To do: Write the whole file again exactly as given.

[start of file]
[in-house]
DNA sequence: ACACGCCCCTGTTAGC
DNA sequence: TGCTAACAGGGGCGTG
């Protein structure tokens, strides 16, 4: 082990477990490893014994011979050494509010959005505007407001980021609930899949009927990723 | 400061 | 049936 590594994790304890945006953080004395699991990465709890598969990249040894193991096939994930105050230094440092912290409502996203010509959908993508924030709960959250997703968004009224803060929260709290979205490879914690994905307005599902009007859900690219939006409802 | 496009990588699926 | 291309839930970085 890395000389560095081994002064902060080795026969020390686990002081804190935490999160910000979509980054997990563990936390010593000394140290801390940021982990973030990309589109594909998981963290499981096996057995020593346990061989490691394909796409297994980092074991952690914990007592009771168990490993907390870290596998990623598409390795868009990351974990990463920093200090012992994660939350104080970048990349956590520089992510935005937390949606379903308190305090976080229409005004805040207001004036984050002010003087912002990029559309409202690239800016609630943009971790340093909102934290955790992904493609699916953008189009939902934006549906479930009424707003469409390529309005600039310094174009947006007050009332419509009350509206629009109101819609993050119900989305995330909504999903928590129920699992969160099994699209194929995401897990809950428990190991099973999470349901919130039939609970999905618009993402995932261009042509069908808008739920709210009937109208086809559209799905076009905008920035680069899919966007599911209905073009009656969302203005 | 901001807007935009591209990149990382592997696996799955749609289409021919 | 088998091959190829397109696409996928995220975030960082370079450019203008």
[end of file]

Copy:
[in-house]
DNA sequence: ACACGCCCCTGTTAGC
DNA sequence: TGCTAACAGGGGCGTG
């Protein structure tokens, strides 16, 4: 082990477990490893014994011979050494509010959005505007407001980021609930899949009927990723 | 400061 | 049936 590594994790304890945006953080004395699991990465709890598969990249040894193991096939994930105050230094440092912290409502996203010509959908993508924030709960959250997703968004009224803060929260709290979205490879914690994905307005599902009007859900690219939006409802 | 496009990588699926 | 291309839930970085 890395000389560095081994002064902060080795026969020390686990002081804190935490999160910000979509980054997990563990936390010593000394140290801390940021982990973030990309589109594909998981963290499981096996057995020593346990061989490691394909796409297994980092074991952690914990007592009771168990490993907390870290596998990623598409390795868009990351974990990463920093200090012992994660939350104080970048990349956590520089992510935005937390949606379903308190305090976080229409005004805040207001004036984050002010003087912002990029559309409202690239800016609630943009971790340093909102934290955790992904493609699916953008189009939902934006549906479930009424707003469409390529309005600039310094174009947006007050009332419509009350509206629009109101819609993050119900989305995330909504999903928590129920699992969160099994699209194929995401897990809950428990190991099973999470349901919130039939609970999905618009993402995932261009042509069908808008739920709210009937109208086809559209799905076009905008920035680069899919966007599911209905073009009656969302203005 | 901001807007935009591209990149990382592997696996799955749609289409021919 | 088998091959190829397109696409996928995220975030960082370079450019203008």